May Day Criticized
A group of American revolutionaries active in the antiwar movement recently returned from a trip to Paris, where representatives of the Democratic Republic of North Vietnam and the National Liberation Front of South Vietnam criticized recent anti-war demonstrations.
The Vietnamese at the conference urged the Americans to avoid tactics (like blocking traffic) that might alienate the American people, an incredible majority of whom are opposed to the war . And they urged that the anti-war movement concentrate on pressuring Congress to set a 1971 date for total troop withdrawal from Indochina. This suggestion came as a shock to most of the Americans at the conference.
The Vietnamese said that "our actions should not be alienating to the masses of the American people, " explained Bob Greenblatt, who represented the New York People's Peace Treaty office at the conference. The more united the opposition to Nixon's policies, the harder it is for him and the corporations he fronts for to continue their greed-gobbling expedition.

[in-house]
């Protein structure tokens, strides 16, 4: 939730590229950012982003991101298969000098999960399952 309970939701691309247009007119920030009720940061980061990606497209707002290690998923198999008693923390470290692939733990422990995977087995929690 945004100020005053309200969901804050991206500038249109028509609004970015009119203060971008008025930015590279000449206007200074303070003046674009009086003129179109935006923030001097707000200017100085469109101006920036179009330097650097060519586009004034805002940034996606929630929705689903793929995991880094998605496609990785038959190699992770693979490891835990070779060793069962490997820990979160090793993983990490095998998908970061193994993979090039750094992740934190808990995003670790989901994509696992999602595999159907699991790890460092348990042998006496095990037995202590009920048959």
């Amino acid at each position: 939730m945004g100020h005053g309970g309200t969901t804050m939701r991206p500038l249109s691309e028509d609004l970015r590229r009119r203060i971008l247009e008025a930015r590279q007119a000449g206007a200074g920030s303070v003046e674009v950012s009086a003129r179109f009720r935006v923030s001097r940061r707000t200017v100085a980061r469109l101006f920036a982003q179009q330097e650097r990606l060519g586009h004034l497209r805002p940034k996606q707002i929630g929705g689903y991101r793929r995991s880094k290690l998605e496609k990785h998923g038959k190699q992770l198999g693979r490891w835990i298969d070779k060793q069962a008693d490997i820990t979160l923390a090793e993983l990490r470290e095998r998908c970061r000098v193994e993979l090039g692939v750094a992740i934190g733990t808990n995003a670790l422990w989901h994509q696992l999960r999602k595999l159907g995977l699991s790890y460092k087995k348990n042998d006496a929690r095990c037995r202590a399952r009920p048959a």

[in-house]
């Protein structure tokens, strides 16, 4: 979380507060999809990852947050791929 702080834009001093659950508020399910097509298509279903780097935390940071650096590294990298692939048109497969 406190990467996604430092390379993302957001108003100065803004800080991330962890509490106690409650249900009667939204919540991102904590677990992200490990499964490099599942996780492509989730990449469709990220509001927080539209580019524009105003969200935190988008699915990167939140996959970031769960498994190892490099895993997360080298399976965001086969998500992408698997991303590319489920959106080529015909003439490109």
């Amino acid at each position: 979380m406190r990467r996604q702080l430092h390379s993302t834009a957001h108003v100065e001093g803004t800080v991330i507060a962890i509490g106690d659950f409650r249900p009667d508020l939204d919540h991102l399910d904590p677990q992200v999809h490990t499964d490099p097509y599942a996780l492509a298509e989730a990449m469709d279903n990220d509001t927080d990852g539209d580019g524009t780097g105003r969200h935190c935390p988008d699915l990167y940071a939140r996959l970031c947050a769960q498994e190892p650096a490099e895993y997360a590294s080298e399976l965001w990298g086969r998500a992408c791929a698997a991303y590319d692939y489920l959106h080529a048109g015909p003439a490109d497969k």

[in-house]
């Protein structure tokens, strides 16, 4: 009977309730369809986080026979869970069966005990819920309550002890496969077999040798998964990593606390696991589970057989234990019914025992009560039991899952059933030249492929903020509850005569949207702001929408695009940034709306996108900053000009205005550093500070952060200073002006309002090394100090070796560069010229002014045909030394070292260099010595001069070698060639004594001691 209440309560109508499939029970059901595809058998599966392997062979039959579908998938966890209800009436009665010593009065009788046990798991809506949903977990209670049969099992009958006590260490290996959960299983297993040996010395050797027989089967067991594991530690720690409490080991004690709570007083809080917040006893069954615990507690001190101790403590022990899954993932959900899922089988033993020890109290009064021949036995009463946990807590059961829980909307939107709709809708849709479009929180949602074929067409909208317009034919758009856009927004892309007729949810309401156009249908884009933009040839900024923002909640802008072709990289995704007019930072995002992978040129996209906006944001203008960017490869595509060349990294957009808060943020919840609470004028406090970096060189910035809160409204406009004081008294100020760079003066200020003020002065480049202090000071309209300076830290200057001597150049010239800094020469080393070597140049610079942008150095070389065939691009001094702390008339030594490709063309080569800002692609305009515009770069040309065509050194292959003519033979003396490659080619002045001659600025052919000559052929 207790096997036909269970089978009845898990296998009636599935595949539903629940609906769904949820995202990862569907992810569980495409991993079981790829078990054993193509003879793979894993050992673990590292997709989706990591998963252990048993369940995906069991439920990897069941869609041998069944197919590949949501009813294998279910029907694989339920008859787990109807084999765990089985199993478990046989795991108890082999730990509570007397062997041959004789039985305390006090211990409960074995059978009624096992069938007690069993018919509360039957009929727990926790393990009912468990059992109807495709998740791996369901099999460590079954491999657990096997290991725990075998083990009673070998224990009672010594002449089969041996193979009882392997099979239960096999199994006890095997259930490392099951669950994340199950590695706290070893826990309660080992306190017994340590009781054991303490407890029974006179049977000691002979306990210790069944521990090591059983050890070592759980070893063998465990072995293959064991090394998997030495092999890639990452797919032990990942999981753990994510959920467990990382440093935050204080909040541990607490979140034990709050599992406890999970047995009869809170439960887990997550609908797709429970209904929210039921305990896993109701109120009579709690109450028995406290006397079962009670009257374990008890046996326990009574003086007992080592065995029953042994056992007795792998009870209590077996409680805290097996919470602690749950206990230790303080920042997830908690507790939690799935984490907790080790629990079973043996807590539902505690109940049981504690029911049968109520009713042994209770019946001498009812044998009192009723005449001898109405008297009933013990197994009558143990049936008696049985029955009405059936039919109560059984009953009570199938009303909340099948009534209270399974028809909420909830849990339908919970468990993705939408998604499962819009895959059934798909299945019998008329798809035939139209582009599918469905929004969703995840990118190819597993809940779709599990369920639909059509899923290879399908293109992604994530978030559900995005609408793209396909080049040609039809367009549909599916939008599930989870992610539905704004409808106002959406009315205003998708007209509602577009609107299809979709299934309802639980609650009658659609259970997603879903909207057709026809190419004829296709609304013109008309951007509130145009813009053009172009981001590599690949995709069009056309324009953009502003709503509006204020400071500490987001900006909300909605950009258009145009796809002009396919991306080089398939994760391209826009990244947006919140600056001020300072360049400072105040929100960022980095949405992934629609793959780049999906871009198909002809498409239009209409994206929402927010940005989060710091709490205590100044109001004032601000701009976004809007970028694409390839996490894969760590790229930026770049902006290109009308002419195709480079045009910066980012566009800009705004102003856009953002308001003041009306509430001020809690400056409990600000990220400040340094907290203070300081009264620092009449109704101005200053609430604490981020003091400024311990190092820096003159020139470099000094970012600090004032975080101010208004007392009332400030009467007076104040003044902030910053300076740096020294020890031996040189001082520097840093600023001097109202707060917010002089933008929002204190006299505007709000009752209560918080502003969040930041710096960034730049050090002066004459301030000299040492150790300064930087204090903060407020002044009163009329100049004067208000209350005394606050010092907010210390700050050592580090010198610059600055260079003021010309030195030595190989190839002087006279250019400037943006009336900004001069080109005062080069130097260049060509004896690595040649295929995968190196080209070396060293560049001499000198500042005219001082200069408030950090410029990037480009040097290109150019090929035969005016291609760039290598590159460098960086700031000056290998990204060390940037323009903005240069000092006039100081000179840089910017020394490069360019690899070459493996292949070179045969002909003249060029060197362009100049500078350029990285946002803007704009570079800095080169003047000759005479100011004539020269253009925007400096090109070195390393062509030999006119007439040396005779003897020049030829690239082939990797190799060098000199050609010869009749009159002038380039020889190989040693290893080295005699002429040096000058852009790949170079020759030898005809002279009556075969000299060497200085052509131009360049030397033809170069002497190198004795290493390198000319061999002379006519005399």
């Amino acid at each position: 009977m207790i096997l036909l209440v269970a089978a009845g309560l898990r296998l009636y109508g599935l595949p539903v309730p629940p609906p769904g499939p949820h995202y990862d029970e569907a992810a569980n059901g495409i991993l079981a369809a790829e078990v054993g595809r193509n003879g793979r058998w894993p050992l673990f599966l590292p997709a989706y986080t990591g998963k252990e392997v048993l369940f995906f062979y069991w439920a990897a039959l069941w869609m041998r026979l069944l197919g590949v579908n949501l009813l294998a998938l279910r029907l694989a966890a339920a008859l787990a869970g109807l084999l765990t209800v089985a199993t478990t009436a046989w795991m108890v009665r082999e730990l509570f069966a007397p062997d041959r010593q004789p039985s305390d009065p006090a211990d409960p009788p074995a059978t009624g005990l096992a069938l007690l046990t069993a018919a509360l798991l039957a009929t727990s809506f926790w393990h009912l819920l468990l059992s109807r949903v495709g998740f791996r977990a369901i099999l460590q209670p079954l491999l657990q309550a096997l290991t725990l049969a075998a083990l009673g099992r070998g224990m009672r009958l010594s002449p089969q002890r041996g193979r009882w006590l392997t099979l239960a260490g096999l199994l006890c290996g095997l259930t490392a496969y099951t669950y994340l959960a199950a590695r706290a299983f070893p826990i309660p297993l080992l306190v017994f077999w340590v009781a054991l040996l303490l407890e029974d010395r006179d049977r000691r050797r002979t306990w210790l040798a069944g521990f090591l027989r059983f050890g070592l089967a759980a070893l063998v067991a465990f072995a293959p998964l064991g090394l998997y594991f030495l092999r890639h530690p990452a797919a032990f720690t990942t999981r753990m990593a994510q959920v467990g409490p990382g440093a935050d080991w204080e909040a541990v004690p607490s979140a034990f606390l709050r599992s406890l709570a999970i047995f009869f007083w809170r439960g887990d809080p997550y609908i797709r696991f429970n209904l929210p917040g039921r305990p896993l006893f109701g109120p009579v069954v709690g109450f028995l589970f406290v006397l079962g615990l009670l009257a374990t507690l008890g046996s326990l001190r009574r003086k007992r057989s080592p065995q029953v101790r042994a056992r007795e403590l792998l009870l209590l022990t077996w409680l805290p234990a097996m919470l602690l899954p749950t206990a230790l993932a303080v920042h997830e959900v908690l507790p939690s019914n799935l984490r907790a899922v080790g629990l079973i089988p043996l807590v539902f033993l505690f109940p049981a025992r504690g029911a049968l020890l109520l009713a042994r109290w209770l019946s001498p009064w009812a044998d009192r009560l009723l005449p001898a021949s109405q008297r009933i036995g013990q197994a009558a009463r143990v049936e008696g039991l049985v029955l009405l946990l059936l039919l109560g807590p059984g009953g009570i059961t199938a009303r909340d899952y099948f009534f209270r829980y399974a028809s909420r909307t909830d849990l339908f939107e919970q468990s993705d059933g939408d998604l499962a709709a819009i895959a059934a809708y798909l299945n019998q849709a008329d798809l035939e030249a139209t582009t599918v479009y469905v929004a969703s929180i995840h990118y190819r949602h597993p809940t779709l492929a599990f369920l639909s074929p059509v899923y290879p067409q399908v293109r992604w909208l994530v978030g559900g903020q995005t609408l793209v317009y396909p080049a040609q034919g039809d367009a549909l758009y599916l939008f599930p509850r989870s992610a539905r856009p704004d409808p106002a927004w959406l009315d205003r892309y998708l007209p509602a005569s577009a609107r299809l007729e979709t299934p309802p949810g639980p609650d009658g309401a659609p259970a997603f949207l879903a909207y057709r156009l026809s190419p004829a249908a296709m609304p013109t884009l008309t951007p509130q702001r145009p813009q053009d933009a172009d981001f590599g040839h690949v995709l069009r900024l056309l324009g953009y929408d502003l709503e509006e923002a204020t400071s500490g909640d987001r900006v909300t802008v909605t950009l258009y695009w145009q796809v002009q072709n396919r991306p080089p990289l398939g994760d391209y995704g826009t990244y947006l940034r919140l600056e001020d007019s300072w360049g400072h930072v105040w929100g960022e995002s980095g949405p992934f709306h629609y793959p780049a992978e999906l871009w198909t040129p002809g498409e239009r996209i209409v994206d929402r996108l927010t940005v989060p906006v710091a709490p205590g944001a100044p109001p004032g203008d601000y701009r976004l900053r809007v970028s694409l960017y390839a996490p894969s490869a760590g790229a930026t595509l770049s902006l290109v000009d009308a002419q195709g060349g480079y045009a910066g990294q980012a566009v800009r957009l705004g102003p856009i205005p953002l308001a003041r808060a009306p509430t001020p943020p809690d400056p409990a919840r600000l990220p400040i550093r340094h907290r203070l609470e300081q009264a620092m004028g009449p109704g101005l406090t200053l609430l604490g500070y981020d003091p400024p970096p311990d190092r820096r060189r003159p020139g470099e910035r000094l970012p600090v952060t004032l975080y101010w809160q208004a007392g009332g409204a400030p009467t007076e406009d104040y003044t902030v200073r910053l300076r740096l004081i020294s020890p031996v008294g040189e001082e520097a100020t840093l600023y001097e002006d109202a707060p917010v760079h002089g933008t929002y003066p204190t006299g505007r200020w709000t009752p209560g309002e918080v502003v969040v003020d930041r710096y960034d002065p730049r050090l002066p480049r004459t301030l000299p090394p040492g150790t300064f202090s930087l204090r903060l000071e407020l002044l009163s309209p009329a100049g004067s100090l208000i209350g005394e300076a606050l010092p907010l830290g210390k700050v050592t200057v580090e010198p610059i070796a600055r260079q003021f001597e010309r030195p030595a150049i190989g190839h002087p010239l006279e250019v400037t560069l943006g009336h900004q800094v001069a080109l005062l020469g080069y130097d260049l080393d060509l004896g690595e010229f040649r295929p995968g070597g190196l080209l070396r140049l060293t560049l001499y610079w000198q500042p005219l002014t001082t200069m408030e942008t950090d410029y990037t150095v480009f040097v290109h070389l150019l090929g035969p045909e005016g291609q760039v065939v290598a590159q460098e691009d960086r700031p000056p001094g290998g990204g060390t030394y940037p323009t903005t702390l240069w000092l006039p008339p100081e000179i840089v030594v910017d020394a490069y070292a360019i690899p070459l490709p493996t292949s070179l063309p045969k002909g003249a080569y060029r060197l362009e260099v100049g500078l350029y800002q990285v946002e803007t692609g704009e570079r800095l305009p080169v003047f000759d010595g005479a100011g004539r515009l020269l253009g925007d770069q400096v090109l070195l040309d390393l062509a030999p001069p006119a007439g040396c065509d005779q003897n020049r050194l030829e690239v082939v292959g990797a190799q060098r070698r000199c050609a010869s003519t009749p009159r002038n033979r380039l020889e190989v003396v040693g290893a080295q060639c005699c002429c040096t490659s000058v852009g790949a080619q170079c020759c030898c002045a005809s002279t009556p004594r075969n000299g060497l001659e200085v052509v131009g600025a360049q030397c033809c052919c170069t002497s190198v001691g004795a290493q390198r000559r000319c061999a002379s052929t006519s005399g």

They also voiced disapproval of the May Day slogan "If the Government won't stop the war, we'll stop the Government", saying it was "too military" and an idle threat which the demonstration could not accomplish. And they were disappointed that the mass arrests in Washington diverted attention from the issue of the war to questions of civil liberties.
The Vietnamese also pointed out that because there is no mass-based American revolutionary PARTY at this point only parts of the ruling class can end the war. That's why we have to try to get Congress to pass a resolution cutting off funds for the war - we can't do it ourselves yet. Once a party exists with mass support the people can move, through the machinery of the Party, to overturn the ruling class and end the war.